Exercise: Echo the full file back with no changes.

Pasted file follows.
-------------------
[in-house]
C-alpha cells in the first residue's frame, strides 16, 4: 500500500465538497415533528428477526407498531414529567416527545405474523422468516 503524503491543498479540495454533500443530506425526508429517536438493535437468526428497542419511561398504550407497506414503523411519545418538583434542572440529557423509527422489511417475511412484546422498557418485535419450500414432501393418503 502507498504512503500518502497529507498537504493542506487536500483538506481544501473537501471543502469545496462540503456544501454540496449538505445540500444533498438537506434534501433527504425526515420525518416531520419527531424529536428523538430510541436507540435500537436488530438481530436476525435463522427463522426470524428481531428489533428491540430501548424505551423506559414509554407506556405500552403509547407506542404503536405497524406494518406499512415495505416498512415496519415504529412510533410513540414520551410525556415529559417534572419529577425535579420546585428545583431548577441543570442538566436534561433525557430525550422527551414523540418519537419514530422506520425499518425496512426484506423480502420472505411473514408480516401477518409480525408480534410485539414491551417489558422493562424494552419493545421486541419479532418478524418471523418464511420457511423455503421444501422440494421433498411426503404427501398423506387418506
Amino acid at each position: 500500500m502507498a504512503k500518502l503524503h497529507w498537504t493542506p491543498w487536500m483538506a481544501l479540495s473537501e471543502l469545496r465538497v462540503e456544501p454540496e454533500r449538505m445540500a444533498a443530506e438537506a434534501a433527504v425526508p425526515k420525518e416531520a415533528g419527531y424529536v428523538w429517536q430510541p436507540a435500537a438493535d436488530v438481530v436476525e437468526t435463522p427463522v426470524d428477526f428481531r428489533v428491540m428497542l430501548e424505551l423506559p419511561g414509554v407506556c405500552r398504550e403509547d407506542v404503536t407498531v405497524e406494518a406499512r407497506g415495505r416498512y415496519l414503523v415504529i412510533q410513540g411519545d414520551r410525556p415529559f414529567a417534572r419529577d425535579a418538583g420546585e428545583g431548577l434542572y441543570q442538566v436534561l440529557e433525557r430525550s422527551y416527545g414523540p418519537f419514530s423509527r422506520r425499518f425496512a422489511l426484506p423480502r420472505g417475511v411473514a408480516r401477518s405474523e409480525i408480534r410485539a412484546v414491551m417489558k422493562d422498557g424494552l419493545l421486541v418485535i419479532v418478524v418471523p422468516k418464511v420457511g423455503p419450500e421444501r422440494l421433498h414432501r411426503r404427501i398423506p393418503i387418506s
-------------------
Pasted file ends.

[in-house]
C-alpha cells in the first residue's frame, strides 16, 4: 500500500465538497415533528428477526407498531414529567416527545405474523422468516 503524503491543498479540495454533500443530506425526508429517536438493535437468526428497542419511561398504550407497506414503523411519545418538583434542572440529557423509527422489511417475511412484546422498557418485535419450500414432501393418503 502507498504512503500518502497529507498537504493542506487536500483538506481544501473537501471543502469545496462540503456544501454540496449538505445540500444533498438537506434534501433527504425526515420525518416531520419527531424529536428523538430510541436507540435500537436488530438481530436476525435463522427463522426470524428481531428489533428491540430501548424505551423506559414509554407506556405500552403509547407506542404503536405497524406494518406499512415495505416498512415496519415504529412510533410513540414520551410525556415529559417534572419529577425535579420546585428545583431548577441543570442538566436534561433525557430525550422527551414523540418519537419514530422506520425499518425496512426484506423480502420472505411473514408480516401477518409480525408480534410485539414491551417489558422493562424494552419493545421486541419479532418478524418471523418464511420457511423455503421444501422440494421433498411426503404427501398423506387418506
Amino acid at each position: 500500500m502507498a504512503k500518502l503524503h497529507w498537504t493542506p491543498w487536500m483538506a481544501l479540495s473537501e471543502l469545496r465538497v462540503e456544501p454540496e454533500r449538505m445540500a444533498a443530506e438537506a434534501a433527504v425526508p425526515k420525518e416531520a415533528g419527531y424529536v428523538w429517536q430510541p436507540a435500537a438493535d436488530v438481530v436476525e437468526t435463522p427463522v426470524d428477526f428481531r428489533v428491540m428497542l430501548e424505551l423506559p419511561g414509554v407506556c405500552r398504550e403509547d407506542v404503536t407498531v405497524e406494518a406499512r407497506g415495505r416498512y415496519l414503523v415504529i412510533q410513540g411519545d414520551r410525556p415529559f414529567a417534572r419529577d425535579a418538583g420546585e428545583g431548577l434542572y441543570q442538566v436534561l440529557e433525557r430525550s422527551y416527545g414523540p418519537f419514530s423509527r422506520r425499518f425496512a422489511l426484506p423480502r420472505g417475511v411473514a408480516r401477518s405474523e409480525i408480534r410485539a412484546v414491551m417489558k422493562d422498557g424494552l419493545l421486541v418485535i419479532v418478524v418471523p422468516k418464511v420457511g423455503p419450500e421444501r422440494l421433498h414432501r411426503r404427501i398423506p393418503i387418506s